SAPPMA warns against cost-cutting as pipe manufacturers return to work after lockdown
South Africa, like the rest of the world, is facing a stark new reality of “life after lockdown” as the outbreak of the Coronavirus recently forced companies to shut down their operations for five weeks. As pipe manufacturers have now been allowed to resume their operations, many of them have to do so with a reduced workforce and a negatively impacted cash flow. The Southern African Plastic Pipe Manufacturers Association (SAPPMA) has urged pipe makers and pipeline installers to avoid giving in to the temptation of compromising on quality or sidestepping certain processes and procedures for the sake of saving a few Rands.
“Piping systems is one of the key elements of a country’s infrastructure. Communities are relying on the fact that the pipes we provide for their water, sewage, telecommunication and gas supply, will last for fifty to a hundred years before they need replacing. Similarly, a wide spectrum of industries, such as mining, agriculture, telecommunication, building and construction also need pipelines they can trust as the cost of failure in terms of disruption and repairs is prohibitive,” says Jan Venter, Chief Officer of SAPPMA.
SAPPMA is an association of leading companies in the plastics piping business, with the purpose of facilitating high standards of ethics, product quality and technical information. It’s primary focus is to create absolute customer confidence in the plastics pipe industry by ensuring that pipes produced by its members and bearing the SAPPMA mark meet local and international quality and manufacturing standards.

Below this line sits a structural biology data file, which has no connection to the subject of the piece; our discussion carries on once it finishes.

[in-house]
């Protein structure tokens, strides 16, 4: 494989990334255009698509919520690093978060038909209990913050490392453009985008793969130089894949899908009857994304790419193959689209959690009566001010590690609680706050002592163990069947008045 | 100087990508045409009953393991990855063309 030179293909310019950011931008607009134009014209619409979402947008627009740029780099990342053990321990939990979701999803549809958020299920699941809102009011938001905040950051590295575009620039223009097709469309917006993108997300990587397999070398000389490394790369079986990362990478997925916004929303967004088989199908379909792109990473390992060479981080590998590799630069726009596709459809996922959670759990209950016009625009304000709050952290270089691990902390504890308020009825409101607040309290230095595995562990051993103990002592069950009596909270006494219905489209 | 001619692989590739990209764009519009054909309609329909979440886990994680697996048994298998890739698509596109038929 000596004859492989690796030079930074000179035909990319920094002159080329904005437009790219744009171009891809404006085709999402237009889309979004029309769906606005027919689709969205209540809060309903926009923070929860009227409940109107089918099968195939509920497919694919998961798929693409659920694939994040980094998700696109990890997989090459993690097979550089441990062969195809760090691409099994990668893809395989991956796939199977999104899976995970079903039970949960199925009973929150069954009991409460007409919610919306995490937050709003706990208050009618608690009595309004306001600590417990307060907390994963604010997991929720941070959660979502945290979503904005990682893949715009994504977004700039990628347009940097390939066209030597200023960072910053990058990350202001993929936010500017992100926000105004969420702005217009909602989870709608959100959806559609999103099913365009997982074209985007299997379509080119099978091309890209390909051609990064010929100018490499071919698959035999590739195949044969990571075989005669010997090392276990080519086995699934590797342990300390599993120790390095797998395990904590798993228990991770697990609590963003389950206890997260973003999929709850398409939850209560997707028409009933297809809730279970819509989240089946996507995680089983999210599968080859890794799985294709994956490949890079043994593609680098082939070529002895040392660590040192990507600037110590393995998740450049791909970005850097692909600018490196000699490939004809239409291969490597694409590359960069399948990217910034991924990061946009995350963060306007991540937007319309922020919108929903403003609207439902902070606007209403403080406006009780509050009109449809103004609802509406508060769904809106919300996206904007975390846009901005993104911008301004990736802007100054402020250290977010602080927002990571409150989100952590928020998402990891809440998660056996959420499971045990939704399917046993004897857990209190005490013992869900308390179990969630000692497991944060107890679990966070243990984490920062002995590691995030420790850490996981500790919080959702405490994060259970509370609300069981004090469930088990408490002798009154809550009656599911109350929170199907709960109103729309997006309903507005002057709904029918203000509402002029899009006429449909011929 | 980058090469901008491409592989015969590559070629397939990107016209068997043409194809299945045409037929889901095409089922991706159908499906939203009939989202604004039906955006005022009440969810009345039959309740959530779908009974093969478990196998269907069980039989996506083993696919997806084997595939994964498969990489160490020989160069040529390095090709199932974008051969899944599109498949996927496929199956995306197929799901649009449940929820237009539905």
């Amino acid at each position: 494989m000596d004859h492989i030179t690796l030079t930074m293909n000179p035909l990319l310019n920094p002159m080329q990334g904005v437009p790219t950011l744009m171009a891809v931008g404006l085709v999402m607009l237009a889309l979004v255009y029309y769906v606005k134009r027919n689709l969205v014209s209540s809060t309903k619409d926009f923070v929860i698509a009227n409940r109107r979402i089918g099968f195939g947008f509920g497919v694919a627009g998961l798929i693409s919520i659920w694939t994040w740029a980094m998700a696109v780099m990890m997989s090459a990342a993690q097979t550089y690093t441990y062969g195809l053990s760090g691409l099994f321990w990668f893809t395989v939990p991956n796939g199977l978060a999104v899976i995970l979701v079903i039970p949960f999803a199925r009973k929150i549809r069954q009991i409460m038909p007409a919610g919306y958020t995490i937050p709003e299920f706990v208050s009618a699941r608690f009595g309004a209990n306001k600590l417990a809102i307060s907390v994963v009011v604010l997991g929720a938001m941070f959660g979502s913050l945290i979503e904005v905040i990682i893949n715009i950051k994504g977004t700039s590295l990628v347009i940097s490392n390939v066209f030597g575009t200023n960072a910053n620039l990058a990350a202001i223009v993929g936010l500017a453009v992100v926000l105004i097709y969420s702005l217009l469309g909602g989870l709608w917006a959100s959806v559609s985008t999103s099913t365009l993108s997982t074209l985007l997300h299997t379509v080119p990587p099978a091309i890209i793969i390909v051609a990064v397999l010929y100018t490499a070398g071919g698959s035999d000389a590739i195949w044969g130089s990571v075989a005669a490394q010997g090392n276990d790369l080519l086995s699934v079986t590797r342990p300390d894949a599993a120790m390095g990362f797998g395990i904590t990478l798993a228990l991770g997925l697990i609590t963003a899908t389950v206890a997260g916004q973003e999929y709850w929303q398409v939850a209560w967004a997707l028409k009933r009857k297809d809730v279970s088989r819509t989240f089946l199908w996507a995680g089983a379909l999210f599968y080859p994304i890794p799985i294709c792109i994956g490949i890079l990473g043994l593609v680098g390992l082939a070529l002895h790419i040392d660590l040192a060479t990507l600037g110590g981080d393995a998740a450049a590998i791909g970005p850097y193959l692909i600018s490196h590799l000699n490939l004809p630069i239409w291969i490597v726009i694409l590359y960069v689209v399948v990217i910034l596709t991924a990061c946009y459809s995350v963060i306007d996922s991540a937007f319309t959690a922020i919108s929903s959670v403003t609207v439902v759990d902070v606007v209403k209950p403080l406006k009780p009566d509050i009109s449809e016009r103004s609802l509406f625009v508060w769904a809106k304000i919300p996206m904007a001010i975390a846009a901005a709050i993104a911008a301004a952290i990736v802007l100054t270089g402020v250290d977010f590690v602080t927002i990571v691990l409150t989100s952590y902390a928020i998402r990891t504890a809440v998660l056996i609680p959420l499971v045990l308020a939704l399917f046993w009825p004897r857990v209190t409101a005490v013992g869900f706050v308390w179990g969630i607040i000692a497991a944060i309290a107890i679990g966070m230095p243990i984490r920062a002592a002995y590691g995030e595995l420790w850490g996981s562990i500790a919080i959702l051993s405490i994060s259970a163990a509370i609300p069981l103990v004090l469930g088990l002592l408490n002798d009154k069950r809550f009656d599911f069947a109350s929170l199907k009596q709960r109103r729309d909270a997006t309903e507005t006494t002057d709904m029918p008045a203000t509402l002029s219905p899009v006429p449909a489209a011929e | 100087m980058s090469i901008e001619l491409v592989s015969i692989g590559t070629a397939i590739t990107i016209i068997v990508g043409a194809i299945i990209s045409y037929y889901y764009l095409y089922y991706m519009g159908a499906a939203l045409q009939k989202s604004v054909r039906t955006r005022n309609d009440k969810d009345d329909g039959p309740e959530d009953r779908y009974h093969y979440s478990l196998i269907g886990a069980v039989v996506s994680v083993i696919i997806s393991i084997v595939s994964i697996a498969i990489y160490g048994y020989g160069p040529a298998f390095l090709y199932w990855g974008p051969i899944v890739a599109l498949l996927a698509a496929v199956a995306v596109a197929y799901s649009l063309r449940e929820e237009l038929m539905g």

However, Venter warns past experience has shown that manufacturers quickly look for ways to save money or take shortcuts when the economy takes a downward turn. “Without continuous intervention, product quality and standards inevitably deteriorate. We then end up seeing things like pipes that are underweight or shorter in length entering the market, companies using substandard procedures, skipping certain quality tests or including recycled materials,” he says.
“Without continuous intervention, product quality and standards inevitably deteriorate…”
For this reason, SAPPMA members undergo regular announced and unannounced factory visits during which every step of the production process is inspected and pipe samples are randomly picked and sent away for testing by an independent body. Only once the compliance officer is satisfied that every standard has been met, are members allowed to display the SAPPMA logo on their pipes as a guarantee of quality, reliability and dependability.
“It is important to understand that seeing the South African Bureau of Standards (SABS), South African Technical Auditing Service (SATAS) or SANS logo displayed on a pipe does not mean that the pipe automatically meets SAPPMA standards or that it was produced by a SAPPMA member.
The first two are certification bodies who work closely with us to test and certify the pipe samples we send to them. The South African National Standards (SANS) on the other hand, is part of the SABS and is the custodian of the national standards according to which all locally produced pipes are manufactured,” Venter says. He explains that SAPPMA is not in competition with these entities, but plays a crucial coordinating role between all the stakeholders in this industry.
There is no shortcut to success. Skipping certain important steps, avoiding tests or using sub-standard materials ultimately and undoubtedly undermine the integrity of the final product and runs the risk of causing irrevocable damage to the industry.
“Trust is a very fragile thing. It takes years to build, seconds to break and forever to repair. It only takes a few pipe manufacturers who cheat rather than toe the line to produce sub-standard pipes that crack, bend or fail – thereby destroying the reputation and the future of an entire sector. We urge our industry to strengthen SAPPMA’s hand as we diligently work on building consumer confidence in an industry known for being responsible, ethical and conscious of quality,” Venter concludes.